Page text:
If you’re an aspiring data scientist but still processing your data in Excel, you might want to upgrade your toolset. Why? Firstly, while advanced features like Excel Pivot tables can do a lot, they don’t offer nearly the flexibility, control, and power of tools like SQL, or their functional equivalents in Python (Pandas) or R (Dataframes). Also, Excel has low size limits, making it suitable for “small data”, not “big data.”
In this blog entry we’ll talk about SQL. This should cover your “medium data” needs, which we’ll define as the next level of data where the rows do not fit the 1 million row restriction in Excel. SQL stores data in tables, which you can think of as a spreadsheet layout but with more structure. Each row represents a specific record, (e.g. an employee at your company) and each column of a table corresponds to an attribute (e.g. name, department id, salary). Critically, each column must be of the same “type”. Here is a sample of the table Employees:
[table] EmployeeId,Name,StartYear,Salary,DepartmentId 1,Bob,2001,10.5,10 2,Sally,2004,20.,10 3,Alice,2005,25.,20 4,Fred,2004,12.5,20 [/table]
SQL has many keywords which compose its query language but the ones most relevant to data scientists are SELECT, WHERE, GROUP BY, JOIN. We’ll go through these each individually.
SELECT is the foundational keyword in SQL. SELECT can also filter on columns. For example
SELECT Name, StartYear FROM Employees
[table] Name,StartYear Bob,2001 Sally,2004 Alice,2005 Fred,2004 [/table]
The WHERE clause filters the rows. For example
SELECT * FROM Employees WHERE StartYear=2004
[table] EmployeeId,Name,StartYear,Salary,DepartmentId 2,Sally,2004,20.,10 4,Fred,2004,12.5,20 [/table]
Next, the GROUP BY clause allows for combining rows using different functions like COUNT (count) and AVG (average). For example,
SELECT StartYear, COUNT(*) as Num, AVG(Salary) as AvgSalary FROM EMPLOYEES GROUP BY StartYear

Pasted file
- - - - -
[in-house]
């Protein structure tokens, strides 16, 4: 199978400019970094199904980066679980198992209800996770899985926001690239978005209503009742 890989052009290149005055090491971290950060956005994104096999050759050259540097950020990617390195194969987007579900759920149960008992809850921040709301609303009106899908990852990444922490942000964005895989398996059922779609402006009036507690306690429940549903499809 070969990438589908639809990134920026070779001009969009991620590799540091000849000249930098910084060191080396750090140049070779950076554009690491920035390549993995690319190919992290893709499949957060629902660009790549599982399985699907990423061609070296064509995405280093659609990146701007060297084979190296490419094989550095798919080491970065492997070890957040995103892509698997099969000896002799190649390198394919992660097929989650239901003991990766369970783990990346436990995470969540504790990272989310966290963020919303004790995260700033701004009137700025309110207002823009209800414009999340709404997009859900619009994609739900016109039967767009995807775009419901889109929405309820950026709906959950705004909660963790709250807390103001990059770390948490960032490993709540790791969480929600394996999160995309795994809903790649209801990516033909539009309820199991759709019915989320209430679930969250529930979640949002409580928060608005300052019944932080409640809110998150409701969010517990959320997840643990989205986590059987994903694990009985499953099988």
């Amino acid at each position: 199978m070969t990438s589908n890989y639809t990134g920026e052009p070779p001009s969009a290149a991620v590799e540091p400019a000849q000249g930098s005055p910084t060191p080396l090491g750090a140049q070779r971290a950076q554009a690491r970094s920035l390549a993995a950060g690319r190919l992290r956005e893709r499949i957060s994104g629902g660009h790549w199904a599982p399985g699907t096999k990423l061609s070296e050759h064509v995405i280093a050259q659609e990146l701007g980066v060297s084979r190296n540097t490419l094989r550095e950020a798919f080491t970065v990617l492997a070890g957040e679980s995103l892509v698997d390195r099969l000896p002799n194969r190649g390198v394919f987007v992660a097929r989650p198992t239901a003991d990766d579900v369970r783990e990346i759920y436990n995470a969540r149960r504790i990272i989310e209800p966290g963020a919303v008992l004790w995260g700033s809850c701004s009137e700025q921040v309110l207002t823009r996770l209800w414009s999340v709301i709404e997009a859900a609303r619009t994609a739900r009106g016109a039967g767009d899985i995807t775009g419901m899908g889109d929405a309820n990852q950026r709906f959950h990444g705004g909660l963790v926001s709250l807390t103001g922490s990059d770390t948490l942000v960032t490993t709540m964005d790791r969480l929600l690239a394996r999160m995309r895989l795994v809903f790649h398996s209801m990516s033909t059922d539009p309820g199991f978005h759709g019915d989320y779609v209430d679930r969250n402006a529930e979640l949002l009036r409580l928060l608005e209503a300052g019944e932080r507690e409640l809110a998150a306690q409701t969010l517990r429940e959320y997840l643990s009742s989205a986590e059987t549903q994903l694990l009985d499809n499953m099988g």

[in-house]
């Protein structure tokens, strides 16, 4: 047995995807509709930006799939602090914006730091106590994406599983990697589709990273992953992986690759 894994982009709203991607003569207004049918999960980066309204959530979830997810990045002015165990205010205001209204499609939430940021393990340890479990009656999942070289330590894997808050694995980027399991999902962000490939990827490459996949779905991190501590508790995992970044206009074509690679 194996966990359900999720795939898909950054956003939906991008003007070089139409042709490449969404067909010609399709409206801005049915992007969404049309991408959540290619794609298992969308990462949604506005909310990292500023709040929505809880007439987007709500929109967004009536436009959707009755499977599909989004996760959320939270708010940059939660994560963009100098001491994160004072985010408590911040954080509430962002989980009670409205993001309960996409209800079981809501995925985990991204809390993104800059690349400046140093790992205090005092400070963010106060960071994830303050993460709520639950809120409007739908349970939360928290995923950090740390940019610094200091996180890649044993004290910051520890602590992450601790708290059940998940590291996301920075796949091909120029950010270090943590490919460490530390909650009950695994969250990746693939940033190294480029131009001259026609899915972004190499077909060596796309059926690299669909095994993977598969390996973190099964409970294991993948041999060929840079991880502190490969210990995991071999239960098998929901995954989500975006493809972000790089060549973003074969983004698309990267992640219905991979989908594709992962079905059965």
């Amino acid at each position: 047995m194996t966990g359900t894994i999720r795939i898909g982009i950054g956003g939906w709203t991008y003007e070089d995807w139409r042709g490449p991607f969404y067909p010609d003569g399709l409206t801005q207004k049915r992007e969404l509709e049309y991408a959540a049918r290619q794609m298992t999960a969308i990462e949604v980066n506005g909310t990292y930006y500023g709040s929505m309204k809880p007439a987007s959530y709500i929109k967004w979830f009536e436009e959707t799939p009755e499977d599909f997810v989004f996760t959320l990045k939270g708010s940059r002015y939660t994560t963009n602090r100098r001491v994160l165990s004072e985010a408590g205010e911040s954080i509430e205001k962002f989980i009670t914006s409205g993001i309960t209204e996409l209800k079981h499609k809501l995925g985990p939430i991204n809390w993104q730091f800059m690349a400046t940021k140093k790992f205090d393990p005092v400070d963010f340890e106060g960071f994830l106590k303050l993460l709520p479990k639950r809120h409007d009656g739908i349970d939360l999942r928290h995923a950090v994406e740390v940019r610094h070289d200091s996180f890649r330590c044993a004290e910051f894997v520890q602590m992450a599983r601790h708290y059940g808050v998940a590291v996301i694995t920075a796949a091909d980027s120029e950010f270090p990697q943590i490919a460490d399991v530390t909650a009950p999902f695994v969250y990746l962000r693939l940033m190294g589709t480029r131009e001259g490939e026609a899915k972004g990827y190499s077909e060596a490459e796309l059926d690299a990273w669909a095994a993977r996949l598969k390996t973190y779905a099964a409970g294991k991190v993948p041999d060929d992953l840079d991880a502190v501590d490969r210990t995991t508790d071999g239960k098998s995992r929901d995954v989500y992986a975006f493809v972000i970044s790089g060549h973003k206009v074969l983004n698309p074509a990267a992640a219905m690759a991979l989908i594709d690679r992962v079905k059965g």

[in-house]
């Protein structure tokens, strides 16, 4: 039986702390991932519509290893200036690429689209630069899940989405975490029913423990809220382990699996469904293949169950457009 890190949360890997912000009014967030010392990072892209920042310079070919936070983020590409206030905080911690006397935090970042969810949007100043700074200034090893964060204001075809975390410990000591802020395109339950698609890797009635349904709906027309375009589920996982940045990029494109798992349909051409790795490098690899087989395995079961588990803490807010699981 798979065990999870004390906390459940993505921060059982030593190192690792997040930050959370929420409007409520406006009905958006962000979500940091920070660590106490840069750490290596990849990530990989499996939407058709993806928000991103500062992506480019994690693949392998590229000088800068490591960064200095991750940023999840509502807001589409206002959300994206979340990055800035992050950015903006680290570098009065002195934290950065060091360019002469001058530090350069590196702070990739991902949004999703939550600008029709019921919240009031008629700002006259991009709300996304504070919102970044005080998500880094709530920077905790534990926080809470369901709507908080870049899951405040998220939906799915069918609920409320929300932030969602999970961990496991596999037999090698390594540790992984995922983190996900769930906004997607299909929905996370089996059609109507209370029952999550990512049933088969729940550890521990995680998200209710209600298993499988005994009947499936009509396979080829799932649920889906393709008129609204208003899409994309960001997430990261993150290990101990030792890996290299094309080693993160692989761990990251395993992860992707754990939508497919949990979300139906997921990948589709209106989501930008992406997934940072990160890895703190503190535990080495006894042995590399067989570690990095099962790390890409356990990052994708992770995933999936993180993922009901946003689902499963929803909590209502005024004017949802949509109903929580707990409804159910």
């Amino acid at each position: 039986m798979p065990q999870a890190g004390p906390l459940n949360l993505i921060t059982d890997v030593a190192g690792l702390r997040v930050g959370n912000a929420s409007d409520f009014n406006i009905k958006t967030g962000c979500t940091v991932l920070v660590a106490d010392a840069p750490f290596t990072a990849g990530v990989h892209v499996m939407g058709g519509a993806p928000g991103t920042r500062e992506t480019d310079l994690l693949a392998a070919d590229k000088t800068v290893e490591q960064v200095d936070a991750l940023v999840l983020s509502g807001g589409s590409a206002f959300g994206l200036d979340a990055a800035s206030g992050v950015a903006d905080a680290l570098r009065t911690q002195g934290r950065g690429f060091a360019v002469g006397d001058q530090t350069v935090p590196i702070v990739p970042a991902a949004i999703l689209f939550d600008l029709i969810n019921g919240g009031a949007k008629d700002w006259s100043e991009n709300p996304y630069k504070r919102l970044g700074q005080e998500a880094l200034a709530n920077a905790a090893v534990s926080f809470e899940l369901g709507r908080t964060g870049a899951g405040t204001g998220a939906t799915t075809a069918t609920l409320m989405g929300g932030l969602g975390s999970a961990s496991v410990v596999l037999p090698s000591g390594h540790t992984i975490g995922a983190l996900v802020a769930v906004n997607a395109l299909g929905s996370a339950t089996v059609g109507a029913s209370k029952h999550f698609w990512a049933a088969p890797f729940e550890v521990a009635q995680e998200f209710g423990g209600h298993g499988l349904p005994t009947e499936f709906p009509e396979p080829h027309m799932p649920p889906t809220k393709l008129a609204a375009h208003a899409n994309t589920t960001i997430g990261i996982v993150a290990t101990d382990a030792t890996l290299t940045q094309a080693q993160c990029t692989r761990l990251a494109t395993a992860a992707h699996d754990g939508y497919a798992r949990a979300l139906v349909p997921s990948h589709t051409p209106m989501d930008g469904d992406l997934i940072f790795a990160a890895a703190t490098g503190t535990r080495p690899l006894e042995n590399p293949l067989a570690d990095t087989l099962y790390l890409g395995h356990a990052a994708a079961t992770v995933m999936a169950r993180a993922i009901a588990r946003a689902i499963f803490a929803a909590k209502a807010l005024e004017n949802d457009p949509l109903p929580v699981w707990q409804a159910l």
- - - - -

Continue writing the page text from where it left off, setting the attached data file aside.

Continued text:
[table] StartYear,Num,AvgSalary 2001,1,10.5 2004,2,16.25 2005,1,25. [/table]
Finally, the JOIN clause allows us to join in other tables. For example, assume we have a table called Departments:
[table] DepartmentId,DepartmentName 10,Sales 20,Engineering [/table]
We could use JOIN to combine the Employees and Departments tables based ON the DepartmentId fields:
SELECT Employees.Name AS EmpName, Departments.DepartmentName AS DepName FROM Employees JOIN Departments ON Employees.DepartmentId = Departments.DepartmentId;
The results might look like:
[table] EmpName,DepName Bob,Sales Sally,Sales Alice,Engineering Fred,Engineering [/table]
We’ve ignored a lot of details about joins: e.g. there are actually (at least) 4 types of joins, but hopefully this gives you a good picture.
Conclusion and Further Reading
With these basic commands, you can get a lot of basic data processing done. Don’t forget, that you can nest queries and create really complicated joins. It’s a lot more powerful than Excel, and gives you much better control of . Of course, there’s a lot more to SQL than what we’ve mentioned and this is only intended to wet your appetite and give you a taste of what you’re missing.
- For additional tutorials on SQL, checkout this interactive online tutorial or the data-scientist-geared one provided by Mode Analytics. Also, check out this comprehensive list of 59 websites to learn SQL.
- For additional resources on Python Pandas, checkout a list of tutorials (complete with github repos!) or the 10 minute pandas tutorial for the impatient.
- For a tutorial about R’s Dataframes, checkout this page.
And when you’re ready to step it up from “medium data” to “big data”, you should apply for a fellowship at The Data Incubator where we work with current-generation data-processing technologies like MapReduce and Spark!